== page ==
The eye is an amazing organ. It enables an organism to translate light into electro-chemical impulses that the brain can assemble into "images" of the world around it. Many types of eyes are known in the living world, and a new study describes one of the most intriguing eye designs yet to be uncovered.
Charles Darwin wrote in 1859, "To suppose that the eye, with all its inimitable contrivances for adjusting the focus to different distances, for admitting different amounts of light, and for the correction of spherical and chromatic aberration, could have been formed by natural selection, seems, I freely confess, absurd in the highest possible degree."1 Afterward, however, he tried to defend that very premise, not with evidence, but by telling a story about how small changes could add up and "build" an eye.
But Darwin was not aware of the over two dozen different, yet fully formed, basic eye designs found in the living world. Each additional ocular design--whether it is reflective or refractive, has one or more lenses, etc.--only adds to the number of completed structures that "natural selection" could not have "formed."2 Such is the case with the latest design. Researchers found it to be so well-formed that they echoed Darwin's doubt about nature's supposed power to have produced it.
The University of Cincinnati scientists found two separate retinas in some of the eyes of an aquatic larval stage of the sunburst diving beetle. The retina is a thin membrane made up of cells that capture light photons. The input from all those cells is combined to form an image. At this stage in life, the beetle larva has twelve eyes. But the four primary eyes aim forward, serving to form clear images that enable the creature to hunt underwater.
These beetle larvae actually form two images in each of their four primary eyes, making this "the first demonstration of truly bifocal lenses in the extant animal kingdom."3 Moreover, each image complements the other. Its unique eyesight enables the larvae to become expert hunters of mosquito larvae, as shown in an online video on the University of Cincinnati website.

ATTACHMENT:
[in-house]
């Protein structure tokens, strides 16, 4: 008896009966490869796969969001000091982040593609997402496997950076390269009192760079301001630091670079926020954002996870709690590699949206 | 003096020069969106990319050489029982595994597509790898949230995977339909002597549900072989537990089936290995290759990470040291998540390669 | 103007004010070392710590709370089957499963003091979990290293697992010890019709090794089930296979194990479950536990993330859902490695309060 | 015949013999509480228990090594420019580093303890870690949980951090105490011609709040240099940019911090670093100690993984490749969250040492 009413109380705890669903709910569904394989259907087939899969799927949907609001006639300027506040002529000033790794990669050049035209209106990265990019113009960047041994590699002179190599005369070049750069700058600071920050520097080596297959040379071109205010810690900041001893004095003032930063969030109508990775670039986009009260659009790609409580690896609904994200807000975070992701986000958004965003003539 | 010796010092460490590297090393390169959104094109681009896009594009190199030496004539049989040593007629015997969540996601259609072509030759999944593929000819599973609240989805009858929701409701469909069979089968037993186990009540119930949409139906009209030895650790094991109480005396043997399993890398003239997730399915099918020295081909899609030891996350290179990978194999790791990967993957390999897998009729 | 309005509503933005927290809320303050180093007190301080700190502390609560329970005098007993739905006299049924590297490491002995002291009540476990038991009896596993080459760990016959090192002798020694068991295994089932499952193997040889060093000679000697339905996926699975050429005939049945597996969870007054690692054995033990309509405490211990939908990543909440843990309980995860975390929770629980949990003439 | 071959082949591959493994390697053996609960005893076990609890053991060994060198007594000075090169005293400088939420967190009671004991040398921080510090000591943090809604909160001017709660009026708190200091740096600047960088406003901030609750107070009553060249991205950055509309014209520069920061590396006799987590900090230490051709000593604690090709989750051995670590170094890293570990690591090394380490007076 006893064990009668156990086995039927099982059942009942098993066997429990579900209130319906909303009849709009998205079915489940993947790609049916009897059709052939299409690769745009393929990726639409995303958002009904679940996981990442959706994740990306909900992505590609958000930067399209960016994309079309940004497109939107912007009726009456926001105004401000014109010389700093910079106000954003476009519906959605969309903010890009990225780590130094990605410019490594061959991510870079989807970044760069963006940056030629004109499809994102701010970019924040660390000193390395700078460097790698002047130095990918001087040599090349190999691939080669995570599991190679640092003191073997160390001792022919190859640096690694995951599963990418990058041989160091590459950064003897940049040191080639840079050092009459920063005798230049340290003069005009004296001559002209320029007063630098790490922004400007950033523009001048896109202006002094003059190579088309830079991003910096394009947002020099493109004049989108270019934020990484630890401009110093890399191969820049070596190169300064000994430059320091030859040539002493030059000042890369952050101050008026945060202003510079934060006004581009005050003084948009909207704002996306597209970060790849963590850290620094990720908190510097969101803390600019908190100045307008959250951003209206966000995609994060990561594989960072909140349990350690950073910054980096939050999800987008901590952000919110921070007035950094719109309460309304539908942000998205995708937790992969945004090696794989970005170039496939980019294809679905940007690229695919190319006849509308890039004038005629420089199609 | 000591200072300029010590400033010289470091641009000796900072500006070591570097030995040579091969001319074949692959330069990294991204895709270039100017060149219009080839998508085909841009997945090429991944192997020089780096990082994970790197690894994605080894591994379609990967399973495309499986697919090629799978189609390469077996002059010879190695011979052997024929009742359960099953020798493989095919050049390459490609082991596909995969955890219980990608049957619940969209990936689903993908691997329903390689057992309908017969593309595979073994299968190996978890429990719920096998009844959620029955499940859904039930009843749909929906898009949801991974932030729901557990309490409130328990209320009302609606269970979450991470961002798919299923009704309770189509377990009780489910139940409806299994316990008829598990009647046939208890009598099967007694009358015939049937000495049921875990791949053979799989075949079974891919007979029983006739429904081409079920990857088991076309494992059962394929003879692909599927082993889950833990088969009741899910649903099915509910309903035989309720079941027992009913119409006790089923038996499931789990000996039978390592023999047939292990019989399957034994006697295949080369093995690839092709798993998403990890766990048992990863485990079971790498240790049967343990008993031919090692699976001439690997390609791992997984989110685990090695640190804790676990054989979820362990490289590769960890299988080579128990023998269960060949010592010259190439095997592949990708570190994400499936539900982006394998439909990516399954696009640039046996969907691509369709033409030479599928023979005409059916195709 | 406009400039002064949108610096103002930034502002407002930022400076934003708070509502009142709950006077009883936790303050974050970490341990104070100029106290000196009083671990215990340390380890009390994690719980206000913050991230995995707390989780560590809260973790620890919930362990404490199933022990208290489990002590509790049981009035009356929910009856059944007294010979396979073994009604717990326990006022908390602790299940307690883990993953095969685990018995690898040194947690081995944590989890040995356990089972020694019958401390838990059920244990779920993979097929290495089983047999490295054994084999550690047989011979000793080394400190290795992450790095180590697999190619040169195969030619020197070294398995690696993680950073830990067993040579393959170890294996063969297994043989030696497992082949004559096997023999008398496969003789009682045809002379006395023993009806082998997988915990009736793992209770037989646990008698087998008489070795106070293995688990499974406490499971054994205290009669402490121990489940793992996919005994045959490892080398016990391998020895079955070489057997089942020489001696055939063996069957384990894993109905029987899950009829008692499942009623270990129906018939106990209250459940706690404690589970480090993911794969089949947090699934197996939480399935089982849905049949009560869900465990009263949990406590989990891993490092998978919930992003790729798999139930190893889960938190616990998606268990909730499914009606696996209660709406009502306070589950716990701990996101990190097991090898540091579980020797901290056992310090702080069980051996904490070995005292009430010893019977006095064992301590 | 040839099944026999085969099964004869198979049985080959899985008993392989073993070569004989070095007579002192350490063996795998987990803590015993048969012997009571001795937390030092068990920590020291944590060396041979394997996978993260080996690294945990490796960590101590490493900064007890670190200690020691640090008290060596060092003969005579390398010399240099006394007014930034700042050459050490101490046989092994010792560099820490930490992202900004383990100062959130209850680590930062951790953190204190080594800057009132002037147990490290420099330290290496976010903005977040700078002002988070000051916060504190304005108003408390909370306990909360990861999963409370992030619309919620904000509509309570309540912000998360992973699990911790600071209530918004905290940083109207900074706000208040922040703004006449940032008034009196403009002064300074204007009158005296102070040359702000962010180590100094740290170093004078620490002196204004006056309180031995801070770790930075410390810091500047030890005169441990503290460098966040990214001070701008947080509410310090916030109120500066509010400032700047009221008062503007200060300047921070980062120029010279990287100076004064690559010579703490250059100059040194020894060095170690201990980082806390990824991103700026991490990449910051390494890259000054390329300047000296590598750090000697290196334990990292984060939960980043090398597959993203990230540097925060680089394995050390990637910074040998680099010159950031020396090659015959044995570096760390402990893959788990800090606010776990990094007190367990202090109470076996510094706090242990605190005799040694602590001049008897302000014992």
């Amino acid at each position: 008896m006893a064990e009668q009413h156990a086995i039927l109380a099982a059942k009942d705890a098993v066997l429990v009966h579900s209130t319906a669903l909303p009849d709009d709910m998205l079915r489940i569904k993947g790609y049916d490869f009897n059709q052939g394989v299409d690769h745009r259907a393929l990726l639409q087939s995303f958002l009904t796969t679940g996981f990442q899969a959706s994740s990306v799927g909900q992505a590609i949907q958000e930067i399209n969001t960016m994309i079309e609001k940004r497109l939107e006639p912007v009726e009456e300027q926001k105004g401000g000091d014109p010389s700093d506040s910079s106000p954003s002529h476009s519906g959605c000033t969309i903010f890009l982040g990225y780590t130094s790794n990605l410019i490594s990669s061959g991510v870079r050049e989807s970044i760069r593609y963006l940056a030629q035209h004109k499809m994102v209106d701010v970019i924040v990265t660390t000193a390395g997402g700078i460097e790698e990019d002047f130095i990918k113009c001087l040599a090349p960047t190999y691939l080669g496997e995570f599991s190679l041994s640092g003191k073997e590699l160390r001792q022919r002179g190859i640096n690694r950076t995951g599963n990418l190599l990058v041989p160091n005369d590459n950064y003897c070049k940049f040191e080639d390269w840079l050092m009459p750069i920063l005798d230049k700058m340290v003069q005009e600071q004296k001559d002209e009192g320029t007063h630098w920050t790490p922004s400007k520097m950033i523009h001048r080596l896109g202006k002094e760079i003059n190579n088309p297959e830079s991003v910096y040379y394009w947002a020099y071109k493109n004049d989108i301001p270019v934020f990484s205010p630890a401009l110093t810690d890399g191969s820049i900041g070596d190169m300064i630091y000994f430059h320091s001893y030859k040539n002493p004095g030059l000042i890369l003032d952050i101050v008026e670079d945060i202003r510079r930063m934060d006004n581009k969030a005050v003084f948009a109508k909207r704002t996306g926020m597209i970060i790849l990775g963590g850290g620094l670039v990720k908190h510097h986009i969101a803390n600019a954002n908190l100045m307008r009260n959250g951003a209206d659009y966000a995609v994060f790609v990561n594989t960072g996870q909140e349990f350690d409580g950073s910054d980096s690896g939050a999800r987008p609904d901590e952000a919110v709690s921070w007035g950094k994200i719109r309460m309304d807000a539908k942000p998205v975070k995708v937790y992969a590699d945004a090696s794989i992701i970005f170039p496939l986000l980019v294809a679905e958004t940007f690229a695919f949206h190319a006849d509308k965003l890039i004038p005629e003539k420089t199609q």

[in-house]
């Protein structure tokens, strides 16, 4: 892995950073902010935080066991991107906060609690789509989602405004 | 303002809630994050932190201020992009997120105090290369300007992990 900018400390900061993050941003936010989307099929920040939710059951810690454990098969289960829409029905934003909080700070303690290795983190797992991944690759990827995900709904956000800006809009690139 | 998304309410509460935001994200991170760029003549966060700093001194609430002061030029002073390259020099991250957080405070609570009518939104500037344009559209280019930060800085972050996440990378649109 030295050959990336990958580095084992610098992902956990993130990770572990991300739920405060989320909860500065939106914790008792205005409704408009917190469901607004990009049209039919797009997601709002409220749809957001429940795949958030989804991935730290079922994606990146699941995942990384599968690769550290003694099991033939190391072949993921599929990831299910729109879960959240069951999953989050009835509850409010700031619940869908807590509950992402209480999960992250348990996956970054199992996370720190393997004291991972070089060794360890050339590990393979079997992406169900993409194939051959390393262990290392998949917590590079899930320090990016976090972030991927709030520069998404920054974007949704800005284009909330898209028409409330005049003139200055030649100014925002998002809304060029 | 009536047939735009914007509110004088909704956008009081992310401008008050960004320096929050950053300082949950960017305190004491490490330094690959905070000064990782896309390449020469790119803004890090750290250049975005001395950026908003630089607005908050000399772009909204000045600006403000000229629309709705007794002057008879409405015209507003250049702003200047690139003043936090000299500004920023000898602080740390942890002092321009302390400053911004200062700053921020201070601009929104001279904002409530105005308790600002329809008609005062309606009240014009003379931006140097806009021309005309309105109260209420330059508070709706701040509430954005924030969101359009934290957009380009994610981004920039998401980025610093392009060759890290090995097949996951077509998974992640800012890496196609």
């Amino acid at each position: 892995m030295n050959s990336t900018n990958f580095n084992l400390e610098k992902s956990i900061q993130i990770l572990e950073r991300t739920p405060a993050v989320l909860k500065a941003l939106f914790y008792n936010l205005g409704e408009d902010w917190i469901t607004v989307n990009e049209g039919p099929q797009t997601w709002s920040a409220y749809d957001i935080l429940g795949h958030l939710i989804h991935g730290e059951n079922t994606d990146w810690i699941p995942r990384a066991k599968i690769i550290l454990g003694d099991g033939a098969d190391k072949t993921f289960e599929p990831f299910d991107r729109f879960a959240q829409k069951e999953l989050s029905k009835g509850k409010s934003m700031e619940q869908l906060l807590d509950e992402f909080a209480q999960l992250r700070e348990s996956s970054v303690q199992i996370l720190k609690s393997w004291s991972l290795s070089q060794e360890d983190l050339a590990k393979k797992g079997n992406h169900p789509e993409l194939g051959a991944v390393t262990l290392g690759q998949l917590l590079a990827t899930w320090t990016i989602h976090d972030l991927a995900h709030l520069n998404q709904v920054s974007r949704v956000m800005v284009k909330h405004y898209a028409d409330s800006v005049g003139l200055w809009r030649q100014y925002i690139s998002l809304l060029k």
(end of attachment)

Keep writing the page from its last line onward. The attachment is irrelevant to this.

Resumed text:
The study, published in the journal Current Biology, showed that the unique "design" of these eyes included a "precise location of the two optical centers in relation to their respective apertures," so that it could "focus far and near objects in individual retinas" at the same time.4 Further, its structure corrects for spherical aberration, making the image contrast three times greater than manmade bifocal eyeglass lenses.
Lead author Annette Stowasser said in a university news article, "It was my first research project, and I seriously thought I made a mistake, and then we did additional research to try to kill the hypothesis."3 Through the course of trying to disprove the apparent, but incredible, idea that these larvae see with bifocals, the researchers experimentally ruled out alternative possibilities, including astigmatism, spherical aberration, and multifocal lenses.
But what would lead Stowasser to think she had made a mistake and not expect to see such high design? Is it because the evolution that was inevitably a core element of her education failed to predict novel, exquisite, fully functional organs that could not possibly have been built by iterative small additions?
If living creatures today are the descendants of intentional creations of God, then one can expect to discover technologies that, as in the case of the beetle bifocals, are superior even to mankind's similar inventions.
The specific design parameters that this team identified as being responsible for this tiny hunter's unique vision were so fine-tuned that even a subtle alteration would jeopardize its ability to see, and therefore endanger its life. Its eyes with all their components and specifications had to have been formed all at once. Only through the lens of creation thinking do wonders like this one make sense.
- Darwin, C. 1909. On the Origin of Species by Means of Natural Selection, or The Preservation of Favoured Races in the Struggle for Life. London: Cassell and Company, 172.
- Thomas, B. Fish's Mirror Eyes Reflect the Creator. ICR News. Posted on icr.org January 15, 2009, accessed August 26, 2010.
- Fuller, D. WATCH: UC Researchers Gain Focus on a Bug with Bifocals. University of Cincinnati News. Posted on uc.edu August 23, 2010, accessed August 26, 2010.
- Stowasser, A. et al. 2010. Biological Bifocal Lenses with Image Separation. Current Biology. 20 (16): 1482-1486.
* Mr. Thomas is Science Writer at the Institute for Creation Research.
Article posted on August 30, 2010.